Washington, D.C., Feb. 16, 2006
In times past, the Pentagon’s big “quadrennial” reviews of US forces, weapons, and strategy provided specificity. Service force structure was projected in some detail. After the 1993, 1997, and 2001 reviews, the Air Force was authorized the equivalent of 20 fighter wings, a certain number of bombers, and so on. The same was true for the other services.
Things are different now. The Bush Administration’s new Quadrennial Defense Review, unveiled on Feb. 6, put forth what it called a “refined” force-planning standard, but left hazy the actual size of the future force itself. Unlike the three previous QDRs, this one contained some puzzling gaps.
Secretary of Defense Donald H. Rumsfeld has kept in place a major provision of the previous planning standard—the requirement for forces able to win two near-simultaneous conventional campaigns (formerly known as “Major Theater Wars”)—even as he puts more emphasis on homeland defense and combat with terrorist networks. The question is: What forces will be available to support this broad national defense strategy?
The lack of detailed information has raised questions about the sufficiency of the force. Rep. Duncan Hunter (R-Calif.) asserts the QDR was “a budget-driven exercise.” Hunter, chairman of the House Armed Services Committee, is leading an effort to sort out what he sees as “actual” force requirements, as opposed to what the White House is willing to finance.
The QDR reports that the Air Force will organize itself around “86 combat wings.” That number, however, covers all operational categories—fighter, bomber, transport, tanker, ISR, battle management, command and control, air operations center, space, and missile. Nowhere did the QDR break out what has always been the key category—wing equivalents of fighter-attack aircraft.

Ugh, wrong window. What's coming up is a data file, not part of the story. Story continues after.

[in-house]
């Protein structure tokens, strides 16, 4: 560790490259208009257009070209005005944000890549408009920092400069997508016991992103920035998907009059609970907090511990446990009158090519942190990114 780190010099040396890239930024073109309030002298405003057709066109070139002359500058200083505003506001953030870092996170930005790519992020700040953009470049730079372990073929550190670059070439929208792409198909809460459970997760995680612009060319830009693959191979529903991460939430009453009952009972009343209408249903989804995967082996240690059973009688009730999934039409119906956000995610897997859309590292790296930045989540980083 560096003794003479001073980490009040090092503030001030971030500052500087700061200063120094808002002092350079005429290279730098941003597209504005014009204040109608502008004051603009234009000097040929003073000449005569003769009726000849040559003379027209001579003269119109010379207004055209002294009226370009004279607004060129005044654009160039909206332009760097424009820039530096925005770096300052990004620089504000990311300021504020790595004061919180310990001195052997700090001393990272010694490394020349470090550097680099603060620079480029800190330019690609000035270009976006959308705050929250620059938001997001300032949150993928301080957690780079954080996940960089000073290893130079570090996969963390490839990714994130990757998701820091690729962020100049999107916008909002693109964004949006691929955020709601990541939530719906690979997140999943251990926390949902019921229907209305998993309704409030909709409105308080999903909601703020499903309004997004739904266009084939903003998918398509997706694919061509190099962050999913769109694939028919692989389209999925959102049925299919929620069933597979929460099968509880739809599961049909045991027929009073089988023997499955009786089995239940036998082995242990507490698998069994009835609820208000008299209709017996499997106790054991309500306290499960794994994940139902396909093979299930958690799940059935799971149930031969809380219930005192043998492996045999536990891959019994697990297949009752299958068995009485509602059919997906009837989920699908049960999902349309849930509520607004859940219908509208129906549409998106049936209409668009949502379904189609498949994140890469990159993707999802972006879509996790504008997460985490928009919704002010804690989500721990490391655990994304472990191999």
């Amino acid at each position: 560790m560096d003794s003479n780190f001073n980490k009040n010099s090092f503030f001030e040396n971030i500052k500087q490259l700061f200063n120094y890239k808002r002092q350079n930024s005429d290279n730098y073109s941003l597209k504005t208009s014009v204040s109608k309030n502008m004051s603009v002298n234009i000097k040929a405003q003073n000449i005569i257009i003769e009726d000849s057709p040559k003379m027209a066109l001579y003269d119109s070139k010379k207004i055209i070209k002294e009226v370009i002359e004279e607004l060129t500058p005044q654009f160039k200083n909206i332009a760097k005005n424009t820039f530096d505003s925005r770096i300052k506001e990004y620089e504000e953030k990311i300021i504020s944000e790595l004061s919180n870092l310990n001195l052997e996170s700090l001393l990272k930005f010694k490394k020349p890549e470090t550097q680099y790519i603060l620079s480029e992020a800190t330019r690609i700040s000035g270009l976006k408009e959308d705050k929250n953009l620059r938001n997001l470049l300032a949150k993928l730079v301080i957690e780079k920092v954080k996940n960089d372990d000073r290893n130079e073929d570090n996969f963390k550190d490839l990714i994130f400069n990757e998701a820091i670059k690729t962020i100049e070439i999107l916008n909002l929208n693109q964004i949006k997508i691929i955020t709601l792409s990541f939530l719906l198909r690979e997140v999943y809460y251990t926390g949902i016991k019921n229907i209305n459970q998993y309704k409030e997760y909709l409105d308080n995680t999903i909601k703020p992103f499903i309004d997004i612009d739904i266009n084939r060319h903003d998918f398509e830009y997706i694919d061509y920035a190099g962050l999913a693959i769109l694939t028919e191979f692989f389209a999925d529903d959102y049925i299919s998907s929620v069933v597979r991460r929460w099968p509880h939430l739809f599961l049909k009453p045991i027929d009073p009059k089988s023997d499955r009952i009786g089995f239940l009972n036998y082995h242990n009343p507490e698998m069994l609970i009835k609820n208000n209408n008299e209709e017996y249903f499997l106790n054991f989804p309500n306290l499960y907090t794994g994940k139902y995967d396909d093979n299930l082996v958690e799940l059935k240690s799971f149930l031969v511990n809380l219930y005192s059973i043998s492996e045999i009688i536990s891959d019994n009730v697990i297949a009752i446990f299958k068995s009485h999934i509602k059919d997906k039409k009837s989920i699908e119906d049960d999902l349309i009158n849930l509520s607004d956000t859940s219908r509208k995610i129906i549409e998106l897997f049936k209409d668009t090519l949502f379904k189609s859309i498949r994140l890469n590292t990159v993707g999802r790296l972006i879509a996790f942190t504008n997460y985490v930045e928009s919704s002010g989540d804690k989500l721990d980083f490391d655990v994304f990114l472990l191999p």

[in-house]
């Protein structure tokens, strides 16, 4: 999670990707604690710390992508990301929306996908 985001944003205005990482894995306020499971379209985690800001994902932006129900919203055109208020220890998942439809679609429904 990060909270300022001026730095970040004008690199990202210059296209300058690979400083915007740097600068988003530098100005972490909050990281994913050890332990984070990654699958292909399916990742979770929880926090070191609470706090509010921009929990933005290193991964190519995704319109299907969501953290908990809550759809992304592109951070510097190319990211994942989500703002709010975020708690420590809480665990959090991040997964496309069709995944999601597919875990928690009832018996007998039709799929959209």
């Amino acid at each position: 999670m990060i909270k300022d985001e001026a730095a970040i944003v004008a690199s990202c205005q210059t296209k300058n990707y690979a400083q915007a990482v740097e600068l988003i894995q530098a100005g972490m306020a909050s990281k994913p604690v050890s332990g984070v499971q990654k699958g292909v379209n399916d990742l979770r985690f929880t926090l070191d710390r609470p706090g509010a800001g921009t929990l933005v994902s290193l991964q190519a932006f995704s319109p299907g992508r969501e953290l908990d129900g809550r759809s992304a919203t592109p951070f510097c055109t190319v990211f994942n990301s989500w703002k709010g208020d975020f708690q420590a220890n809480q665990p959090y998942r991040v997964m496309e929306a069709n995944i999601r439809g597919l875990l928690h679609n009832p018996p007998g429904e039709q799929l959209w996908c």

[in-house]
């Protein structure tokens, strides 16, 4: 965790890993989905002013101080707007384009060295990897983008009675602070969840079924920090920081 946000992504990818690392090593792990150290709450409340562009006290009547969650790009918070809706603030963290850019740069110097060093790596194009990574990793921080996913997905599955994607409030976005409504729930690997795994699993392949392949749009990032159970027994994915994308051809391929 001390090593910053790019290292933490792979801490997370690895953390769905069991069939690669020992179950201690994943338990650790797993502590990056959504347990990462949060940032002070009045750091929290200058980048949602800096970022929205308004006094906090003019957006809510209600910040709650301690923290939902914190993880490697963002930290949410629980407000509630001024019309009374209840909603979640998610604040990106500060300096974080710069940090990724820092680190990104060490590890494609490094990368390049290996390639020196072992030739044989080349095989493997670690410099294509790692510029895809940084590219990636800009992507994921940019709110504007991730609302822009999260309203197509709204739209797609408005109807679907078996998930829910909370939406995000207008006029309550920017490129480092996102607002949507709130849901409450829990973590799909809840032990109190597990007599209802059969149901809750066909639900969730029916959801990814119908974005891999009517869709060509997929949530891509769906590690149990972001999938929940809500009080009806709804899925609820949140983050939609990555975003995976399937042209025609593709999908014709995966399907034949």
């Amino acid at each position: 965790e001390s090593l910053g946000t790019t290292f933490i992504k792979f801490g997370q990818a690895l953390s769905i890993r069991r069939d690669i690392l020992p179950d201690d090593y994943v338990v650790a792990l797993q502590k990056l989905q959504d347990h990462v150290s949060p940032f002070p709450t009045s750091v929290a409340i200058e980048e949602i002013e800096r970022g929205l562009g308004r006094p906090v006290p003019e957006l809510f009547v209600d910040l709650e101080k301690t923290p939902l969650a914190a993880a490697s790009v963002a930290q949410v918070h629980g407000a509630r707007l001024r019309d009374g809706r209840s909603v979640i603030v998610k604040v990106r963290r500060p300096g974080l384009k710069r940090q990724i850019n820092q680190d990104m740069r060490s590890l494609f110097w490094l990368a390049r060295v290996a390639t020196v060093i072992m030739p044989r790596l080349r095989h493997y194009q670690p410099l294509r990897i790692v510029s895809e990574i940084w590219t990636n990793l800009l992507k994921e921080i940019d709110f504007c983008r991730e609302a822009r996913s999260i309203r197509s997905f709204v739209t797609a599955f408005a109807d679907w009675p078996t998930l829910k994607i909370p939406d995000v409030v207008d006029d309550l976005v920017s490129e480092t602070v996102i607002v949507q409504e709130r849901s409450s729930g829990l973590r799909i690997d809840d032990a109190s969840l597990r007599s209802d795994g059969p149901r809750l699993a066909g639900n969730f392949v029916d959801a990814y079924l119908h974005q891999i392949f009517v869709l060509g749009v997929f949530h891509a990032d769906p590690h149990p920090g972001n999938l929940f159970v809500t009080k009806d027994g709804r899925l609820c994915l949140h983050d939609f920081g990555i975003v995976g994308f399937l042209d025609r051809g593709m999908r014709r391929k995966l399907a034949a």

DOD now thinks in terms of broad “capabilities,” rather than specific forces. The 92-page QDR document mentions 10 categories. USAF is particularly deeply engaged in Joint Air Capabilities, Joint Mobility Capabilities, Intelligence-Surveillance-Reconnaissance, and Tailored Deterrence.
The QDR calls for a new land-based, long-range strike system by 2018. The goals are ambitious. The report says that, by 2025, the Air Force will increase LRS capabilities by 50 percent and the “penetrating component” of LRS by “a factor of five.” Yet no one seems able to state publicly the basis of the latter figure. When queried, top Pentagon official Ryan Henry said, “Specifically, how one’s going to do it, we don’t have the answers right now.”
The QDR says nothing at all about fighter force structure. What we do know is that the Pentagon has cut the F-22 program in half, dropping it from the 381 fighters the Air Force said it needed to only 183, and suggests reductions in the F-35 program.
Undoubtedly, the Pentagon knows the specifics of current and future service forces. However, Rumsfeld evidently wishes to play down these specifics as he moves to reshape the US military and the part played by each service.
The QDR, in fact, recommends that spending be structured by joint capability area rather than by specific service. Undersecretary of Defense Kenneth J. Krieg, DOD’s top acquisition official, wishes to find a way to buy systems on a joint basis, rather than by service. Defense officials soon will experiment along these lines in the area of ISR, logistics, and command and control.
It could be that the Pentagon is following an internal timetable and may yet provide complete force structure data. That certainly would be a good thing, because, without such information, it is not possible to assess the Pentagon’s power to carry out the national defense strategy.
Congress should insist that Rumsfeld provide the kind of force structure data it has required in the past. Until he does so, his comprehensive defense assessment can’t really be assessed. The only grade we can give it is “incomplete.”
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